Saturday, October 4, 2008

Talking in Points

In fact, this is perhaps the best commentary about Palin.

The Republicans were euphoric over Sarah Palin’s debate performance, particularly the part in which she stood tall and refrained from falling off the stage. “There are conservatives and Republicans across America who are ... breathing a sigh of relief,” said Pat Buchanan on MSNBC, adding that “of the four debaters we’ve seen, she was the most interesting, attractive of them all.”

Palin did indeed answer each question with poise and self-confidence, reeling off a bunch of talking points that were sometimes totally unrelated to the matter at hand. When she was asked to respond to Joe Biden’s critique of the McCain health care plan, she announced: “I would like to respond about the tax increases,” cheerfully ignoring the fact that tax increases had never been mentioned.

It goes on and on; Palin avoids answering the question so she can rattle off talking points, offering slogans over analysis.

She railed repeatedly about government regulations getting in the way of the private sector, then announced that the financial rescue plan “has got to include that massive oversight that Americans are expecting and deserving.”

Huh? Slogans, not policy.

She appeared to agree with Dick Cheney’s manic theory that the vice president is a member of both the executive and legislative branches, although it’s hard to tell since she began her answer this way: “Well, our founding fathers were very wise there in allowing through the Constitution much flexibility there in the office of the vice president. And we will do what is best for the American people in tapping into that position and ushering in an agenda that is supportive and cooperative with the president’s agenda in that position.”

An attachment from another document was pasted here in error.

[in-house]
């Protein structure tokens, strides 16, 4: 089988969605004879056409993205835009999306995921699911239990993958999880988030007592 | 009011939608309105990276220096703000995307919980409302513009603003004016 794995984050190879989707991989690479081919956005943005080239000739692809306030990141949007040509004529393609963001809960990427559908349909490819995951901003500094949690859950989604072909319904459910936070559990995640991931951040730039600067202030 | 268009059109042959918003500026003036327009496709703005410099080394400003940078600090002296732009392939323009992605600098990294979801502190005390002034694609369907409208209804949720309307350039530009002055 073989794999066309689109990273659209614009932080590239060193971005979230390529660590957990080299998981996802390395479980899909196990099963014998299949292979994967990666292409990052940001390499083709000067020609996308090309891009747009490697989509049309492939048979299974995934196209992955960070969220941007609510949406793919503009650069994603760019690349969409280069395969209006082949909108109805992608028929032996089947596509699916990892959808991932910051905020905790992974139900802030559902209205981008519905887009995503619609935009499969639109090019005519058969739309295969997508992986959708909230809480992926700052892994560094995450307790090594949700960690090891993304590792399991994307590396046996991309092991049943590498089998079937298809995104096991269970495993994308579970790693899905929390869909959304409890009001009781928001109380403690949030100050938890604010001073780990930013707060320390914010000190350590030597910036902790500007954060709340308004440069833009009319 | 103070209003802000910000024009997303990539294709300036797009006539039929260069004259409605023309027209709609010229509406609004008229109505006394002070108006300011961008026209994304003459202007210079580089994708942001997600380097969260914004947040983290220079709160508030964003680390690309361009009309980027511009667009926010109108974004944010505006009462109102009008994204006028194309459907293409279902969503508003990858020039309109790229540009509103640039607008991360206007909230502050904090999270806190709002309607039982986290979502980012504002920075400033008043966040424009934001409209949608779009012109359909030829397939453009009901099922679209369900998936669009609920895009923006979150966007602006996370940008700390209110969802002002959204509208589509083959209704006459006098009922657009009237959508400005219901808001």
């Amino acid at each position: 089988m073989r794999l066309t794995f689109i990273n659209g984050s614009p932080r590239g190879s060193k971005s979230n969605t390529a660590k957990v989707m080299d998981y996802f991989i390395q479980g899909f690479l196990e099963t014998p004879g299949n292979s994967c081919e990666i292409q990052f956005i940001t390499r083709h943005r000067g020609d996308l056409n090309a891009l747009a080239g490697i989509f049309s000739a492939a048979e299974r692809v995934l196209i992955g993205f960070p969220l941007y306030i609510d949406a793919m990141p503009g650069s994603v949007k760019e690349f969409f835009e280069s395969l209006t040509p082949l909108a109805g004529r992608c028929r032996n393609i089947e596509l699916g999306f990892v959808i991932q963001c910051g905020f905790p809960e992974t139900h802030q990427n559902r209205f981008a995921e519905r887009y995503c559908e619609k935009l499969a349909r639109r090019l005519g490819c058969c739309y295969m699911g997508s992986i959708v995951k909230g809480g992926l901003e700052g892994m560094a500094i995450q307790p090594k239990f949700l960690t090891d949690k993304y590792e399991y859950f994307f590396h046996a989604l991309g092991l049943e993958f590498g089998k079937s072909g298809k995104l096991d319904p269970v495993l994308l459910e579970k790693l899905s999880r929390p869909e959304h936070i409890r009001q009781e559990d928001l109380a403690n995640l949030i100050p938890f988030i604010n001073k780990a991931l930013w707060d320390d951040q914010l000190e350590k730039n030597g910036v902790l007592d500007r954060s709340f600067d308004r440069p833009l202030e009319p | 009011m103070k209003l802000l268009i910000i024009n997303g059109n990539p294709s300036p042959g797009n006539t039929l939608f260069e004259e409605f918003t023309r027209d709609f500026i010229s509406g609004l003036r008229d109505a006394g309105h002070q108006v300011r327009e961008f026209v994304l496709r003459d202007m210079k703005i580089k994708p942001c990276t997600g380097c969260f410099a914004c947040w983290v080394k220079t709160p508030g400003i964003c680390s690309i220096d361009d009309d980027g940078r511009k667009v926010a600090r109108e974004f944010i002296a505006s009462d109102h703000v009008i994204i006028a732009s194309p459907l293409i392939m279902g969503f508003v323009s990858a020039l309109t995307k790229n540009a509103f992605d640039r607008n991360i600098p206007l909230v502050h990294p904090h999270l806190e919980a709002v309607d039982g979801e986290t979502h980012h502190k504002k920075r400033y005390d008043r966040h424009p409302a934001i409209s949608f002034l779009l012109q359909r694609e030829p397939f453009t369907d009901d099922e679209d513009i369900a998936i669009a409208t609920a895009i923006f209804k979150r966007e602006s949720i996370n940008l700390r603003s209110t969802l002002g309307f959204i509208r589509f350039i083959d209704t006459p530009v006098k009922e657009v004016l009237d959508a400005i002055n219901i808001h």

What position? Talking points: founding fathers, best for the American people; president's agenda. No substance, little sense.

When the moderator, Gwen Ifill, asked under what circumstances the candidates would consider bringing America’s nuclear weapons into play, Palin said: “Nuclear weaponry, of course, would be the be-all, end-all of just too many people in too many parts of our planet, so those dangerous regimes, again, cannot be allowed to acquire nuclear weapons, period.”

Be-all and end-all, indeed.

This entire election season has been a long-running saga about the rise of women in American politics. On Thursday, it all went sour. The people boosting Palin’s triumph were not celebrating because she demonstrated that she is qualified to be president if something ever happened to John McCain. They were cheering her success in covering up her lack of knowledge about the things she would have to deal with if she wound up running the country.

Now McCain is saying that the Barracude kicked Biden's ass.

No comments:

Post a Comment